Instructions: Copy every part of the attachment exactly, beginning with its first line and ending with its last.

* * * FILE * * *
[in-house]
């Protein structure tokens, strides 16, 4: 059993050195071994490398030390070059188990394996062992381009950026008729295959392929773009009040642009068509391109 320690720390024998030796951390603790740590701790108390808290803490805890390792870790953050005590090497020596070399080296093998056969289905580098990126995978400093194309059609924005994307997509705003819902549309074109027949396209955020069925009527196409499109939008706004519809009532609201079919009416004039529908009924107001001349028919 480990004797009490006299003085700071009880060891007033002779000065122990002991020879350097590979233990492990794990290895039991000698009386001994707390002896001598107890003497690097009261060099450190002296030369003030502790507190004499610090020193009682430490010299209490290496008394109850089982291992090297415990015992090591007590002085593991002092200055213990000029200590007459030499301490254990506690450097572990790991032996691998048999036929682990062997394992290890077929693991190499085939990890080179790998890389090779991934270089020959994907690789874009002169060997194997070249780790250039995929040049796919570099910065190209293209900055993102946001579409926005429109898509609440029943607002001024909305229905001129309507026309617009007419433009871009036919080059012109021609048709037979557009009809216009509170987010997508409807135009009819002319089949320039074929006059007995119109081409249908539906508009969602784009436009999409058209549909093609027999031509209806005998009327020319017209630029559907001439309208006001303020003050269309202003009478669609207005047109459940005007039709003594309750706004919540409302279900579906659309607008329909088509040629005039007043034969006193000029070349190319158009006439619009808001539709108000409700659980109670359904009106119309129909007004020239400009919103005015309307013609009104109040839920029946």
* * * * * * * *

[in-house]
């Protein structure tokens, strides 16, 4: 059993050195071994490398030390070059188990394996062992381009950026008729295959392929773009009040642009068509391109 320690720390024998030796951390603790740590701790108390808290803490805890390792870790953050005590090497020596070399080296093998056969289905580098990126995978400093194309059609924005994307997509705003819902549309074109027949396209955020069925009527196409499109939008706004519809009532609201079919009416004039529908009924107001001349028919 480990004797009490006299003085700071009880060891007033002779000065122990002991020879350097590979233990492990794990290895039991000698009386001994707390002896001598107890003497690097009261060099450190002296030369003030502790507190004499610090020193009682430490010299209490290496008394109850089982291992090297415990015992090591007590002085593991002092200055213990000029200590007459030499301490254990506690450097572990790991032996691998048999036929682990062997394992290890077929693991190499085939990890080179790998890389090779991934270089020959994907690789874009002169060997194997070249780790250039995929040049796919570099910065190209293209900055993102946001579409926005429109898509609440029943607002001024909305229905001129309507026309617009007419433009871009036919080059012109021609048709037979557009009809216009509170987010997508409807135009009819002319089949320039074929006059007995119109081409249908539906508009969602784009436009999409058209549909093609027999031509209806005998009327020319017209630029559907001439309208006001303020003050269309202003009478669609207005047109459940005007039709003594309750706004919540409302279900579906659309607008329909088509040629005039007043034969006193000029070349190319158009006439619009808001539709108000409700659980109670359904009106119309129909007004020239400009919103005015309307013609009104109040839920029946």